A team of researchers from
The technology is based on the discovery by Professor Cowburn of Imperial’s Department of Physics that it is possible to reproduce the key functions of semiconductor electronics in microchips using only the ‘spin’ of electrons, which is responsible for magnetism, rather than the more conventional ‘charge’ that traditional microchips use.
In the nanomagnetic logic devices the researchers have created, Boolean states are represented by magnetisation in the same fashion as Magnetic Random Access Memory (MRAM). Unlike MRAM, however, magnetic signals can be transported from one part of a device to another by the passage of domain walls through magnetic nanowires and logical operations can be performed on the signals.
These devices could be described as ‘MRAM that can think’ – in other words devices that not only use spin direction to store digital information but which can also manipulate and process it.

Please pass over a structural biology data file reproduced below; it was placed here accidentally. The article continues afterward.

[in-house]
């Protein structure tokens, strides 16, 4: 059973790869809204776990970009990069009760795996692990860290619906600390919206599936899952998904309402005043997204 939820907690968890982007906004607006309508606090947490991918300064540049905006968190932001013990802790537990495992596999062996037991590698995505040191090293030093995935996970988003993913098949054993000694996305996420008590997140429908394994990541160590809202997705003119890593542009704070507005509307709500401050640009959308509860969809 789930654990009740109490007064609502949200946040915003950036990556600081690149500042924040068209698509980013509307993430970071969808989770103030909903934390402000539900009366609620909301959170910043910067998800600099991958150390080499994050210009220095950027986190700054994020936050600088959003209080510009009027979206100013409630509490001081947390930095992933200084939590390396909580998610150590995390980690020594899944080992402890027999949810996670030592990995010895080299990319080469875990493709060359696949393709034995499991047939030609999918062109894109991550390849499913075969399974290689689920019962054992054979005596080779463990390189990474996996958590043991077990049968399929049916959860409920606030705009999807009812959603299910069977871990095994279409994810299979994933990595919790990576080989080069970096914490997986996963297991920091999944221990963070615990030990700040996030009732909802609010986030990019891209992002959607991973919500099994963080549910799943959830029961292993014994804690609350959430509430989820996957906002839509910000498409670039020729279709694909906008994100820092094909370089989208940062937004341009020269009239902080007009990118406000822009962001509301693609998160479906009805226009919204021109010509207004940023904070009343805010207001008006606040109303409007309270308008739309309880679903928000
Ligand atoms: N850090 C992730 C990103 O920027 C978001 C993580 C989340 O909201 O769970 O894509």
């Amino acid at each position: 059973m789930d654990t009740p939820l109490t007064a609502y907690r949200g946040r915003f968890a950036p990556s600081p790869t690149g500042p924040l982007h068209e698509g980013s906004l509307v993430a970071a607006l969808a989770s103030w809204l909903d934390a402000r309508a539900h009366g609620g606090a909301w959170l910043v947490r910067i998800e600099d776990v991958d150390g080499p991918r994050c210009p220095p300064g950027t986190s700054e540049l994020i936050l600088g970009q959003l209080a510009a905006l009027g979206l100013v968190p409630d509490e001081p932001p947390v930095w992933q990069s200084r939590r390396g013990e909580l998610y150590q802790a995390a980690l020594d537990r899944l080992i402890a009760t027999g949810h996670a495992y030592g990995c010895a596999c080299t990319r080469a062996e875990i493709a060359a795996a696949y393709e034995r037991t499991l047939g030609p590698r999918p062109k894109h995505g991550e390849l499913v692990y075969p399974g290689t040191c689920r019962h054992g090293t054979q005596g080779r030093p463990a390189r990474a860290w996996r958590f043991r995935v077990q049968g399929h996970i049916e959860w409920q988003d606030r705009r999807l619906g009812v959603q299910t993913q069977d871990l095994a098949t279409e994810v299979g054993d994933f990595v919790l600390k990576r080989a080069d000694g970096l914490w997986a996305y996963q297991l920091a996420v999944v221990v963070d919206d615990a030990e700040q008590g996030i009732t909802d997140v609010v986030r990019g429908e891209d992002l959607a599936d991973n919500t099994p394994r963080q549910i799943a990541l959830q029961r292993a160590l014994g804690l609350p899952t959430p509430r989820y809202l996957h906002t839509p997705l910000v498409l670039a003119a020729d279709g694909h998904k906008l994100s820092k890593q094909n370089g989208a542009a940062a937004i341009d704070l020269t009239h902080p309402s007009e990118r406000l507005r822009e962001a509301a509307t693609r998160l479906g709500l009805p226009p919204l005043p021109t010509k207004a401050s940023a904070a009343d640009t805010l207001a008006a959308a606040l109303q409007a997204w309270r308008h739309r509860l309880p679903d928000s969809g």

The micrograph above shows eleven nanomagnetic logic gates connected in series to form a working digital serial shift register.
The devices that the researchers have fabricated so far – a working NOT-gate and an 11-stage serial shift register/digital frequency divider – require no silicon and require no multilayer processing. That means they can be manufactured at very low cost on flexible substrates, while offering non-volatility, radiation hardness and several hundreds of MHz of bandwidth.
The team is now working with commercial partners to develop the technology and is currently building a more advanced demonstrator chip.